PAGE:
Commissioners felt the initial proposals didn’t go far enough to address the housing shortage in Portland.Read More…
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Since public hearings on draft zoning changes to create more housing options in Portland’s residential neighborhoods last May, the PSC held a series of work sessions on the RIP proposals. Over the course of 8 work sessions, they deliberated over the technical details of the proposal. The result is a series of amendments to the proposed zoning code and map changes.
At their September 11 work session, the PSC reviewed these amendments and gave staff the nod to begin revising the zoning code language and maps to incorporate their changes.
Prioritizing housing choice and options
The Commission’s revised proposals would allow a wide range of housing types, including triplexes and fourplexes in single-dwelling zones. They also pushed to broaden the area where these housing choices would be allowed. To address the demolition of single-family homes, they created more incentives to retain existing houses, such as allowing them to be split into multiple units. They pushed for more flexibility for accessory dwelling units to incentivize their construction. And they looked for ways to create more homeownership opportunities for first-time buyers.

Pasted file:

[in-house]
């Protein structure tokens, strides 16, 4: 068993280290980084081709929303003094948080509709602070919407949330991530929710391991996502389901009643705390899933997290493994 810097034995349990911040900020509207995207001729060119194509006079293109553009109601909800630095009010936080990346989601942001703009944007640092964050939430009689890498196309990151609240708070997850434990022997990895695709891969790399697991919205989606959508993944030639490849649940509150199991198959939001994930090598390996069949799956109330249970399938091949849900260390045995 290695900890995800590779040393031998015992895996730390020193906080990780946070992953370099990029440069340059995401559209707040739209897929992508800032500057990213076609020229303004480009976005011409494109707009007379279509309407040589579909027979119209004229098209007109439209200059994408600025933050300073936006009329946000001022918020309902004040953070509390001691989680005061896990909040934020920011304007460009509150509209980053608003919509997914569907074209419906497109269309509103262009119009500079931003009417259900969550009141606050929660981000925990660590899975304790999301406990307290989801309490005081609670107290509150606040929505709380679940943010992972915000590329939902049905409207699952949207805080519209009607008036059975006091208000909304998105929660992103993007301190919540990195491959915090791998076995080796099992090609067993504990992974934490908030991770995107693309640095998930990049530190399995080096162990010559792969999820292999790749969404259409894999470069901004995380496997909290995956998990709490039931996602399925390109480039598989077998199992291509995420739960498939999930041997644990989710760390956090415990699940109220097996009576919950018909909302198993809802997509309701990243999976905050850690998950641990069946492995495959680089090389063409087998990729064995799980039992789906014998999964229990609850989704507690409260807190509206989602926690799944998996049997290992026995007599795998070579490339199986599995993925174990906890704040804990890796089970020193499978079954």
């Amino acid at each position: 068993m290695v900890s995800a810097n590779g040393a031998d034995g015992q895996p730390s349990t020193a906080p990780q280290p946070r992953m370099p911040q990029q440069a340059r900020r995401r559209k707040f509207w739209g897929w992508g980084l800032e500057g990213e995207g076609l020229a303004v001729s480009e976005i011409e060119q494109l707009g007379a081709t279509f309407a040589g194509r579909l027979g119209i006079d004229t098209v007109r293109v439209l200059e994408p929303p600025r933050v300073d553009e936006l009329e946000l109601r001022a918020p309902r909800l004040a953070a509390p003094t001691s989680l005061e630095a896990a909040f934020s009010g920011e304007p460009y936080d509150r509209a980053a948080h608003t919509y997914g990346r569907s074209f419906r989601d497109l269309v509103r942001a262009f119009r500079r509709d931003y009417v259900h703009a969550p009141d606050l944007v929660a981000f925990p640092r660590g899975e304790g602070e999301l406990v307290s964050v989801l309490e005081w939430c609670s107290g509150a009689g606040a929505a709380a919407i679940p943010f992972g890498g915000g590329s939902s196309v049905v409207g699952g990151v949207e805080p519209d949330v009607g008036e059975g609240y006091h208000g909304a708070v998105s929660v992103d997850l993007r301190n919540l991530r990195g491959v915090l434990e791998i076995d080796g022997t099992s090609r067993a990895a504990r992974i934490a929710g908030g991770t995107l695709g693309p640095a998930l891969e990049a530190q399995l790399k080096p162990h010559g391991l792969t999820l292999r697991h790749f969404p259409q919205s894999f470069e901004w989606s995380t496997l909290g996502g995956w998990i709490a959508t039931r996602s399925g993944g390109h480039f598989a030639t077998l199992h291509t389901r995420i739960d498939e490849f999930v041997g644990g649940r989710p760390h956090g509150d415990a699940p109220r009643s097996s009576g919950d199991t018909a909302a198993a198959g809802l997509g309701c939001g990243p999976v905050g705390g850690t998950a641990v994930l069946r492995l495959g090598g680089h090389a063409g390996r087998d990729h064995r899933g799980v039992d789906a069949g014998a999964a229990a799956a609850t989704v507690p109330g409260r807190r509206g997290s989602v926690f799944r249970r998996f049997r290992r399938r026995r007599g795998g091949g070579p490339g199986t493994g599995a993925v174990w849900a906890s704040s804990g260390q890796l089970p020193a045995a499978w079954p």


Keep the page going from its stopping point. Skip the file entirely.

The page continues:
"If we continue our pattern of development today of tearing down smaller existing homes and building much larger single-family homes, we will lose the opportunity to create more housing options," said PSC Chair Katherine Schultz. “With our amendments, we’re prioritizing a wide range of housing types over single-family homes, internal conversions over demolition, the environment over increased consumption of land, and great neighborhoods for people of all ages, incomes and abilities.”
Watch the video(s)
You can watch the PSC as they give staff direction on their amendments to the Proposed Draft. The RIP discussion begins at 1:09:00.
Read the materials
You can also review staff-prepared work session materials for the September 11 work session and preliminary vote. Recaps of previous work sessions are also available on the RIP news updates.
Once project staff have written the code to implement the proposed changes and revised the map, they will come back to the PSC for a final vote later this fall.
The public will be able to weigh in on the PSC’s recommended map and code after they are forwarded to City Council, which will hold public hearings and accept written testimony on the RIP Recommended Draft.
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